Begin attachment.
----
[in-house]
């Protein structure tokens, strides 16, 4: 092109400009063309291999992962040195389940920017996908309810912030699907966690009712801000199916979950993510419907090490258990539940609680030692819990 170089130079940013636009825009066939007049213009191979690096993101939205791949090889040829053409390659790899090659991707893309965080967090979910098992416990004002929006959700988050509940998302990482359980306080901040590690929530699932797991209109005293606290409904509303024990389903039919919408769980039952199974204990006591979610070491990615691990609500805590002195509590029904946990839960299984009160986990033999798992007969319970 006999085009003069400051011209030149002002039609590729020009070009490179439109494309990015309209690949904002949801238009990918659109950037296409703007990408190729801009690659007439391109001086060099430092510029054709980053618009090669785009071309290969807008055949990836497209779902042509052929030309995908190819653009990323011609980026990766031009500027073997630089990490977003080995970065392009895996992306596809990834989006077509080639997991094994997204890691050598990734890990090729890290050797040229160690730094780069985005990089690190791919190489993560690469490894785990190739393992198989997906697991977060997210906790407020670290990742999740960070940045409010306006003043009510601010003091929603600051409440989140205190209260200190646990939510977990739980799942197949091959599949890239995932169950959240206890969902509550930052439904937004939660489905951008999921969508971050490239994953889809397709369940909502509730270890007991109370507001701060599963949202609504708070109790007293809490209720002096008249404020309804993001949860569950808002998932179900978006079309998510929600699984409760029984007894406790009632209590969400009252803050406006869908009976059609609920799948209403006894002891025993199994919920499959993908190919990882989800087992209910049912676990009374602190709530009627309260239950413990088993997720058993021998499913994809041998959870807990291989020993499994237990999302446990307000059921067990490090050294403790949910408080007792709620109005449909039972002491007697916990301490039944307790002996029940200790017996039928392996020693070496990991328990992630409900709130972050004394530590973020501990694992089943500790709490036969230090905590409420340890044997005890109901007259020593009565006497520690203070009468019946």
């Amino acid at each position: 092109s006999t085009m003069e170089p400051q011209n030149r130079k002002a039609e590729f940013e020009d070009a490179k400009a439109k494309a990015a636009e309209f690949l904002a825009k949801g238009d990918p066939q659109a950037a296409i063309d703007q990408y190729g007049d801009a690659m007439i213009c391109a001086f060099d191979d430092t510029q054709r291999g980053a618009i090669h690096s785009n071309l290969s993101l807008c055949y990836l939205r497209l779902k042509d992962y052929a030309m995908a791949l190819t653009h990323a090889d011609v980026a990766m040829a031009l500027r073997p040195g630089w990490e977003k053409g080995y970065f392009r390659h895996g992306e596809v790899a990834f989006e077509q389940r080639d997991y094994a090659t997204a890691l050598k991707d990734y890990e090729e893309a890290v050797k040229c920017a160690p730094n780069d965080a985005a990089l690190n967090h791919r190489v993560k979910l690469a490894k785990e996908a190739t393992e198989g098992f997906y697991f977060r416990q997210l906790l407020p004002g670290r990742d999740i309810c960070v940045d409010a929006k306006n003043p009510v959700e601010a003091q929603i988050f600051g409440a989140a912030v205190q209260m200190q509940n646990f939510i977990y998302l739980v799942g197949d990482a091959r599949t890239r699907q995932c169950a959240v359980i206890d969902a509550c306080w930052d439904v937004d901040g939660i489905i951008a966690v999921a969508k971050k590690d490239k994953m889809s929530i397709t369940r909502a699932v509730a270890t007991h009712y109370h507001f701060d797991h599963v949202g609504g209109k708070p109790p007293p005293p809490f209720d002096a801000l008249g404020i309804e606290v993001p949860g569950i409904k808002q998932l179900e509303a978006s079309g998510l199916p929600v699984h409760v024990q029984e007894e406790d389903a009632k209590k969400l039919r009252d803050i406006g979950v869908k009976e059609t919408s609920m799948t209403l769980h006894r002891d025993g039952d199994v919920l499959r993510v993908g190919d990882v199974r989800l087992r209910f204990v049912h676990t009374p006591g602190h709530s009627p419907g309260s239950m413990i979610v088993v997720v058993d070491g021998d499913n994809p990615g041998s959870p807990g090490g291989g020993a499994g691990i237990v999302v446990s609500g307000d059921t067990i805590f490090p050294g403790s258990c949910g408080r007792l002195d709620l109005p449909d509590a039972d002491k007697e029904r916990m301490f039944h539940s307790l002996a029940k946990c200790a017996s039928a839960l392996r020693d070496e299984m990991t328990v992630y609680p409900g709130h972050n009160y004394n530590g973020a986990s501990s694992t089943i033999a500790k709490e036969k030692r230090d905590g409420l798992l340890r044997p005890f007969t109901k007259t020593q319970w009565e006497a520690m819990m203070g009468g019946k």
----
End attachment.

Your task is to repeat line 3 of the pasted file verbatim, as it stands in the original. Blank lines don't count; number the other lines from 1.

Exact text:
């Amino acid at each position: 092109s006999t085009m003069e170089p400051q011209n030149r130079k002002a039609e590729f940013e020009d070009a490179k400009a439109k494309a990015a636009e309209f690949l904002a825009k949801g238009d990918p066939q659109a950037a296409i063309d703007q990408y190729g007049d801009a690659m007439i213009c391109a001086f060099d191979d430092t510029q054709r291999g980053a618009i090669h690096s785009n071309l290969s993101l807008c055949y990836l939205r497209l779902k042509d992962y052929a030309m995908a791949l190819t653009h990323a090889d011609v980026a990766m040829a031009l500027r073997p040195g630089w990490e977003k053409g080995y970065f392009r390659h895996g992306e596809v790899a990834f989006e077509q389940r080639d997991y094994a090659t997204a890691l050598k991707d990734y890990e090729e893309a890290v050797k040229c920017a160690p730094n780069d965080a985005a990089l690190n967090h791919r190489v993560k979910l690469a490894k785990e996908a190739t393992e198989g098992f997906y697991f977060r416990q997210l906790l407020p004002g670290r990742d999740i309810c960070v940045d409010a929006k306006n003043p009510v959700e601010a003091q929603i988050f600051g409440a989140a912030v205190q209260m200190q509940n646990f939510i977990y998302l739980v799942g197949d990482a091959r599949t890239r699907q995932c169950a959240v359980i206890d969902a509550c306080w930052d439904v937004d901040g939660i489905i951008a966690v999921a969508k971050k590690d490239k994953m889809s929530i397709t369940r909502a699932v509730a270890t007991h009712y109370h507001f701060d797991h599963v949202g609504g209109k708070p109790p007293p005293p809490f209720d002096a801000l008249g404020i309804e606290v993001p949860g569950i409904k808002q998932l179900e509303a978006s079309g998510l199916p929600v699984h409760v024990q029984e007894e406790d389903a009632k209590k969400l039919r009252d803050i406006g979950v869908k009976e059609t919408s609920m799948t209403l769980h006894r002891d025993g039952d199994v919920l499959r993510v993908g190919d990882v199974r989800l087992r209910f204990v049912h676990t009374p006591g602190h709530s009627p419907g309260s239950m413990i979610v088993v997720v058993d070491g021998d499913n994809p990615g041998s959870p807990g090490g291989g020993a499994g691990i237990v999302v446990s609500g307000d059921t067990i805590f490090p050294g403790s258990c949910g408080r007792l002195d709620l109005p449909d509590a039972d002491k007697e029904r916990m301490f039944h539940s307790l002996a029940k946990c200790a017996s039928a839960l392996r020693d070496e299984m990991t328990v992630y609680p409900g709130h972050n009160y004394n530590g973020a986990s501990s694992t089943i033999a500790k709490e036969k030692r230090d905590g409420l798992l340890r044997p005890f007969t109901k007259t020593q319970w009565e006497a520690m819990m203070g009468g019946k």